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I read about EFF's Panopticlick project to see how unique your webbrowser's headers are. I would like to anonymize that a bit.

My current User Agent is

Mozilla/5.0 (X11; U; Linux i686; en-US; rv:1.9.1.7) Gecko/20100106 Ubuntu/9.10 (karmic) Firefox/3.5.7

I would like to make that more anonymous, however I still wanted to be counted as a Firefox and Ubuntu user.

  • How can I change my User Agent in Firefox?
  • What should I change it to so that it's less unique, but will be counted as a Firefox user and a Ubuntu user on web analytics software?

I know that there is no guarantee that I will be counted a Firefox/Ubuntu user, just something that 'works most of the time' would be sufficent.

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9 Answers 9

You can use this addon to change/create custom User Agent's.

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Also the general.useragent.override setting in about:config will do the same. –  whitequark Feb 2 '10 at 13:55

First, why would you want this? Nobody can tell who you are from your User-Agent, your IP address is far more interesting.

You could change your version numbers, but that won't achieve much.

To get to general.useragent.override, you type about:config in your address bar, give your consent, and then search for it, right click and edit.

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3  
Because as paranoid as it sounds there was a news article a little while back that pointed to a study that showed they could identify people with UserAgent strings + some other info from the browser without looking at the IP. –  MrStatic Feb 2 '10 at 14:45
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Also you gotta love someone who takes someone elses comment and posts it as an answer. –  MrStatic Feb 2 '10 at 15:17
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Did you take a look at your browser's uniqueness at panopticlick.eff.org? Mine: Your browser fingerprint appears to be unique among the 514,535 tested so far. (Of course, it's not just the User Agent that makes up that figure.) –  Arjan Feb 2 '10 at 15:28
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@Arjan van Bentem. The User-Agent string submitted by my browser is not the most unique thing in the world, my System-fonts list is far more unique (a factor of 10!). If is mostly the combination of stuff that makes it unique. An anonymizing proxy is still the best solution IMHO –  Thom Wiggers Feb 2 '10 at 18:06
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I think you're missing the point. A proxy does not change the things a browser emits. –  Arjan Feb 2 '10 at 18:24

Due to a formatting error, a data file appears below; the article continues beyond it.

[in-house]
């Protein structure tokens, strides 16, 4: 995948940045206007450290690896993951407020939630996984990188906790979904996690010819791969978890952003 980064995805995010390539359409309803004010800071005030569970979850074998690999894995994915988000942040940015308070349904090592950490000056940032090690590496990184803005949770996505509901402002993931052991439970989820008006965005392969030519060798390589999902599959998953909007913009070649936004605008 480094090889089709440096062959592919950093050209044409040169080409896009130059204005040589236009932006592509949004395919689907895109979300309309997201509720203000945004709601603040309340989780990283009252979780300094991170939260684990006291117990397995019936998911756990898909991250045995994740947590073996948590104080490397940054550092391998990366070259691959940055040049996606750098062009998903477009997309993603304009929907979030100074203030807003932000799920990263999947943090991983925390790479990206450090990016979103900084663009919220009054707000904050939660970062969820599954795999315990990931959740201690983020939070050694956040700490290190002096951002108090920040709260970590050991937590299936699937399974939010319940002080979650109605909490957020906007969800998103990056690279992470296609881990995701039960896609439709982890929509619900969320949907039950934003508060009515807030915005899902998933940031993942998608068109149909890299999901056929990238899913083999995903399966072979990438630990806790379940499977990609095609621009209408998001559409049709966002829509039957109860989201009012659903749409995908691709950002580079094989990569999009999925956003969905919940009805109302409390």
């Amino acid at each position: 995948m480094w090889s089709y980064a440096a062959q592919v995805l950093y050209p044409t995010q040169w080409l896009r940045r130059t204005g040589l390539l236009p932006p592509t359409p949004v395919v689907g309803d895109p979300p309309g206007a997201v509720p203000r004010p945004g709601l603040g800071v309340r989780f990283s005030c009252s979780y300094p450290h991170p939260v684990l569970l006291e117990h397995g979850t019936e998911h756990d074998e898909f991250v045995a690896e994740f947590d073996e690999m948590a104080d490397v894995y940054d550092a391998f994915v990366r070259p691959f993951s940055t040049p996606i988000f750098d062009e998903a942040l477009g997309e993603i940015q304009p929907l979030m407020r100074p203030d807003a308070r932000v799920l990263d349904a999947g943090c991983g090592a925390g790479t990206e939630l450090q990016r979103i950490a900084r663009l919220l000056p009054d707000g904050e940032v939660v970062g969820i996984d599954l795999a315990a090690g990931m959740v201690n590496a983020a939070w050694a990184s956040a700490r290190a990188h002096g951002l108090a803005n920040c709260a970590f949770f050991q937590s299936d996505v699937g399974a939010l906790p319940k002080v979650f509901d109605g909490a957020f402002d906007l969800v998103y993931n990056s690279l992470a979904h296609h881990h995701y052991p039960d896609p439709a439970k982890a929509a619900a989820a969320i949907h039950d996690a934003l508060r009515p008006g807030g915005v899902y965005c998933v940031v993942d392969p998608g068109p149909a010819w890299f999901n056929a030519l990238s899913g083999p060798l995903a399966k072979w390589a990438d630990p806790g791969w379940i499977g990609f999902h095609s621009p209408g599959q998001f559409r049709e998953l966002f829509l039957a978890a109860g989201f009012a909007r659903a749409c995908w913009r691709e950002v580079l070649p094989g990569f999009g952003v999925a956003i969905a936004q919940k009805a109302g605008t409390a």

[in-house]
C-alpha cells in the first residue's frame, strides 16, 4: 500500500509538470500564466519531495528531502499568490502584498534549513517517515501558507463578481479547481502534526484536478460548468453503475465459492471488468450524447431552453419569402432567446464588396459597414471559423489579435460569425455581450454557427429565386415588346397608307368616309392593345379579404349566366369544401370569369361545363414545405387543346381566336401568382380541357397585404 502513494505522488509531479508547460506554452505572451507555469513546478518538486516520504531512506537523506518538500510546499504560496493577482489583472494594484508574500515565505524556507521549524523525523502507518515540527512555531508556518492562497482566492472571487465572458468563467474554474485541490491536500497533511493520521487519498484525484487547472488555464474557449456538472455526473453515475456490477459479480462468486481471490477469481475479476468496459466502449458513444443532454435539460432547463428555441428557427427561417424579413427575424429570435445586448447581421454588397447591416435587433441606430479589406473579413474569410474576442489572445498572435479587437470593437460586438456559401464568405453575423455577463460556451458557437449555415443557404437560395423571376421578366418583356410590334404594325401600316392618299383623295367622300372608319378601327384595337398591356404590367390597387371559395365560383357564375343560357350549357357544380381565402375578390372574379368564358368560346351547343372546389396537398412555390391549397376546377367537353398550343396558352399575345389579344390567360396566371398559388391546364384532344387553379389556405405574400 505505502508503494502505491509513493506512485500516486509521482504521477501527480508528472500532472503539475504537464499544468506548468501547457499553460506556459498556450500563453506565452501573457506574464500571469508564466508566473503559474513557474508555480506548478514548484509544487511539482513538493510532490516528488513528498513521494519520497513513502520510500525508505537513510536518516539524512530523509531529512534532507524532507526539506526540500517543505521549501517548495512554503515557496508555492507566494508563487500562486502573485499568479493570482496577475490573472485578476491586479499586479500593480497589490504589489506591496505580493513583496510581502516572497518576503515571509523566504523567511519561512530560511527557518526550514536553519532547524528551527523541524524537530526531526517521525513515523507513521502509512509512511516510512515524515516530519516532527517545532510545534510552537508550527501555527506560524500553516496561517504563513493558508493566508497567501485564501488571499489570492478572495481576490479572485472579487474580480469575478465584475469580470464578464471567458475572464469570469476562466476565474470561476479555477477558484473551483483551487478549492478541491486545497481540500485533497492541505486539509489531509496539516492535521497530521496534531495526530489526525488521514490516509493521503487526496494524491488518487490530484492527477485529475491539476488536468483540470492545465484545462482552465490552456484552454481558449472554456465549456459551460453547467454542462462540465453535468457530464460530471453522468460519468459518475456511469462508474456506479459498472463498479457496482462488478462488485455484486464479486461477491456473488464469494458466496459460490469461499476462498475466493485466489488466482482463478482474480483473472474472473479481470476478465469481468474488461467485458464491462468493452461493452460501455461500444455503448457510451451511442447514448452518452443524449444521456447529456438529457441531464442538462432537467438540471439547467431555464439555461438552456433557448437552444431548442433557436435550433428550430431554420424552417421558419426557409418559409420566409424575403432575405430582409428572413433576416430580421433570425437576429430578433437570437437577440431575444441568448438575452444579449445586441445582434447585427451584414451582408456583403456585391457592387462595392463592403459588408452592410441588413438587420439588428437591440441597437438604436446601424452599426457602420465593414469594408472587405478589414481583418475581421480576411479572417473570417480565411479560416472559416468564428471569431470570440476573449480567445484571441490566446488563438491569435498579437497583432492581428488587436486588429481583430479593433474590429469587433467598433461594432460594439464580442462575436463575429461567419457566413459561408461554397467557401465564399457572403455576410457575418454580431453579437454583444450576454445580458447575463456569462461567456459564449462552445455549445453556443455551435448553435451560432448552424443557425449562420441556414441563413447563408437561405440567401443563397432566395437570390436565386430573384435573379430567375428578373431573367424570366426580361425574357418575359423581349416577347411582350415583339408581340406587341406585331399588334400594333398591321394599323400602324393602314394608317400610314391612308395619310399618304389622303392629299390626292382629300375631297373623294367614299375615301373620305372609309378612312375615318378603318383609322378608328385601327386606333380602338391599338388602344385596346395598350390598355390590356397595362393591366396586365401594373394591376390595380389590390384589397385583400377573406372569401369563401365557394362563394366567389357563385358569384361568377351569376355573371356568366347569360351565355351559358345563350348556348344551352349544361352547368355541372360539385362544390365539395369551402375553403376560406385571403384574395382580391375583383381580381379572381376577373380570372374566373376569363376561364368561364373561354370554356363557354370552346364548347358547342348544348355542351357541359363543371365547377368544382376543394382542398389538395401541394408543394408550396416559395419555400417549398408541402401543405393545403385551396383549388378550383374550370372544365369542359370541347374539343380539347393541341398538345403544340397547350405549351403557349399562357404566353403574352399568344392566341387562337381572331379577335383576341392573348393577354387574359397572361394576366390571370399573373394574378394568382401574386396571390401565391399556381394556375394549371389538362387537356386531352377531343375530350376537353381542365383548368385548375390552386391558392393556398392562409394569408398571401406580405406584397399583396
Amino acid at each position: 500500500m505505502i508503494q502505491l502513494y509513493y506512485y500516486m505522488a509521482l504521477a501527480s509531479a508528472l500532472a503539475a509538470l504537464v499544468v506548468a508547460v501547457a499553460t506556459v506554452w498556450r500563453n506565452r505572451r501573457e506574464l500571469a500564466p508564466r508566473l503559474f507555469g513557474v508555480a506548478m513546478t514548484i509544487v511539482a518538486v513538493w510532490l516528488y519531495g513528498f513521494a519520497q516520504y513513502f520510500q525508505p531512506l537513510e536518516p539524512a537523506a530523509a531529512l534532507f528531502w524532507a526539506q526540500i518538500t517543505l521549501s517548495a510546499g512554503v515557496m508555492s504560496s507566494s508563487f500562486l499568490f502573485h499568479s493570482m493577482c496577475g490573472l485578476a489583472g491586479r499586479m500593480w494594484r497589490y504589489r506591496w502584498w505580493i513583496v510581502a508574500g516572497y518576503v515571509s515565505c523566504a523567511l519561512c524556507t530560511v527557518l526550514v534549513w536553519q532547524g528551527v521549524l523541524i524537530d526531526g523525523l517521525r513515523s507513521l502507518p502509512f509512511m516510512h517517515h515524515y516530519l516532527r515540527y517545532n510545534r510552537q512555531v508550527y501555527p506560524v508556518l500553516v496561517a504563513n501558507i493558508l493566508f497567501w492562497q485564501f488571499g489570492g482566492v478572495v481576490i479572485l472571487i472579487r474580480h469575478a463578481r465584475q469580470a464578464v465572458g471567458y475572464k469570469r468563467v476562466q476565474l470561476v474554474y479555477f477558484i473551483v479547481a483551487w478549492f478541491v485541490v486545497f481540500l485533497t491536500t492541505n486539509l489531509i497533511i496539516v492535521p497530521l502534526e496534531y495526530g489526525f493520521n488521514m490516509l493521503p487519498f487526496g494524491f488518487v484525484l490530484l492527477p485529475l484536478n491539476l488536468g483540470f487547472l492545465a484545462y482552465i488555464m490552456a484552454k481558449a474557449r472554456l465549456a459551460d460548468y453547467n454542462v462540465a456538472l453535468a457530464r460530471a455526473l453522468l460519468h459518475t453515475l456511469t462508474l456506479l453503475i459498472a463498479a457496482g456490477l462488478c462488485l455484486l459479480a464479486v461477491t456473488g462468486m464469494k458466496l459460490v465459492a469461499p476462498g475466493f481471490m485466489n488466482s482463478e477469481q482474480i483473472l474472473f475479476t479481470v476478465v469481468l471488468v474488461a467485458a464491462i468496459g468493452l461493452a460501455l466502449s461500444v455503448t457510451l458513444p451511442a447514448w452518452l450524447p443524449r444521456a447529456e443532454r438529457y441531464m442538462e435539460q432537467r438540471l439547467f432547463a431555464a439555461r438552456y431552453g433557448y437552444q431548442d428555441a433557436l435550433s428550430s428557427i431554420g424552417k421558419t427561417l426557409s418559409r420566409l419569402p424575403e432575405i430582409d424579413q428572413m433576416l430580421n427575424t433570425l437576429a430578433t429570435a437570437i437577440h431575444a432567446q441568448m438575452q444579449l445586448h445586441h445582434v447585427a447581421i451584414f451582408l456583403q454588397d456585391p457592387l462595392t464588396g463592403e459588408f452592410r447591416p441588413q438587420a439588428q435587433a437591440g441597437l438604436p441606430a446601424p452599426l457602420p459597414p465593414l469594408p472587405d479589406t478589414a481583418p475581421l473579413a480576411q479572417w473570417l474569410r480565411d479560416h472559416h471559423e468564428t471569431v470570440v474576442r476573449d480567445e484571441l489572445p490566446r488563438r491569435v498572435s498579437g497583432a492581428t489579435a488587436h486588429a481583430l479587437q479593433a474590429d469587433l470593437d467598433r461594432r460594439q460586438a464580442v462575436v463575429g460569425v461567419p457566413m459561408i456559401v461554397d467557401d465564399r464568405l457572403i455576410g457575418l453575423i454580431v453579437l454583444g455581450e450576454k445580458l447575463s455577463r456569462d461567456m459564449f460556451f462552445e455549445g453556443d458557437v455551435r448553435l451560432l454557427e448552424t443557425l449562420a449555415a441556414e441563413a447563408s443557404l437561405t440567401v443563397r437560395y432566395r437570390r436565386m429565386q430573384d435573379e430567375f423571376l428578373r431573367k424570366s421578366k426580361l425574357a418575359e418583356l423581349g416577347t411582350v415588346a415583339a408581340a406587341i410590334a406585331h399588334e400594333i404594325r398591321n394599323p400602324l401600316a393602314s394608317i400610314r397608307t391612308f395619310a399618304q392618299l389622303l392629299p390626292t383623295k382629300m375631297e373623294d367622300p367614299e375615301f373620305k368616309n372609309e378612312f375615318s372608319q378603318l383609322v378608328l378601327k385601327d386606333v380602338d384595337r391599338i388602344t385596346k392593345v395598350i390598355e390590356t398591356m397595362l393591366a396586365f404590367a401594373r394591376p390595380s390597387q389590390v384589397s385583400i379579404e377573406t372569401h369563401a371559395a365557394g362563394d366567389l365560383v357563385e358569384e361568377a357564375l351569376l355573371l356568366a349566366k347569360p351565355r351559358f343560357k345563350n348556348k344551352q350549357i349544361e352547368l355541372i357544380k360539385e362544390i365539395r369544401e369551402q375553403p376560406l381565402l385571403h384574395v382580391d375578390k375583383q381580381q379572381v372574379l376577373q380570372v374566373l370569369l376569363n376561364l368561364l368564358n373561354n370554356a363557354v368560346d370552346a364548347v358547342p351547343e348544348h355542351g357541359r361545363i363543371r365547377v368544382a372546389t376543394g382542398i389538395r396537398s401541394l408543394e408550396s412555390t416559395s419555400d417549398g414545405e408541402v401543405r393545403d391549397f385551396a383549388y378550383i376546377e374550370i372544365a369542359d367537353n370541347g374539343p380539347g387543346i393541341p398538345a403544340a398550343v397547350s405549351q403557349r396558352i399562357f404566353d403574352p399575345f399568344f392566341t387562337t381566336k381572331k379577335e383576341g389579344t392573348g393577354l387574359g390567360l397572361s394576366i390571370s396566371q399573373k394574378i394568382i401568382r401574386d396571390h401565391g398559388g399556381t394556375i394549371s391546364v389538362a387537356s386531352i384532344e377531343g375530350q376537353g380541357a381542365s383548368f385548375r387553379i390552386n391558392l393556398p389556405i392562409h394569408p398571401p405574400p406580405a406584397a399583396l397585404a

Since it's Ubuntu, I would imagine there are many people with the same Firefox version. So your original is actually better than, for example, Mozilla/5.0 (Linux) Gecko Ubuntu Firefox, because the original is a lot more common.

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Partially anonymizing your user agent actually makes your header more unique, not less. (Think of a stripe-less zebra in a herd.)

However, if you insist I would start by removing all specific minor version numbers as they can be used to target known vulnerabilities. I would leave alone the strings likely used by applications to determine browser compatibility.

So

Mozilla/5.0 (X11; U; Linux i686; en-US; rv:1.9.1.7) Gecko/20100106 Ubuntu/9.10 (karmic) Firefox/3.5.7

becomes something like this:

Mozilla/5 (X11; U; Linux i686; en-US) Gecko/2010 Ubuntu/9.10 (karmic) Firefox/3.5
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1  
Major +1 for changing the user agent making you more noticeable. –  ceejayoz Feb 2 '10 at 17:23
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...unless one changes it into something more common. That's what the question is about: can it be made more common, without hiding one is using Firefox on Ubuntu. –  Arjan Feb 2 '10 at 19:02
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Having missing data in the user agent string is LESS common then using a default string. If you don't want to give away version numbers for fear of attracting hacks then messing with your user agent could possibly help. However, changing it to a string that almost no browsers actually use by default makes it MORE unique and therefor easier to pick out of the crowd. In this case I would use the default string for a fresh install of the OS in question. It doesn't give away your current version numbers and is likely to be in use by LOTS of browsers. –  Chris Nava Aug 24 '11 at 6:11

Answer to the first question: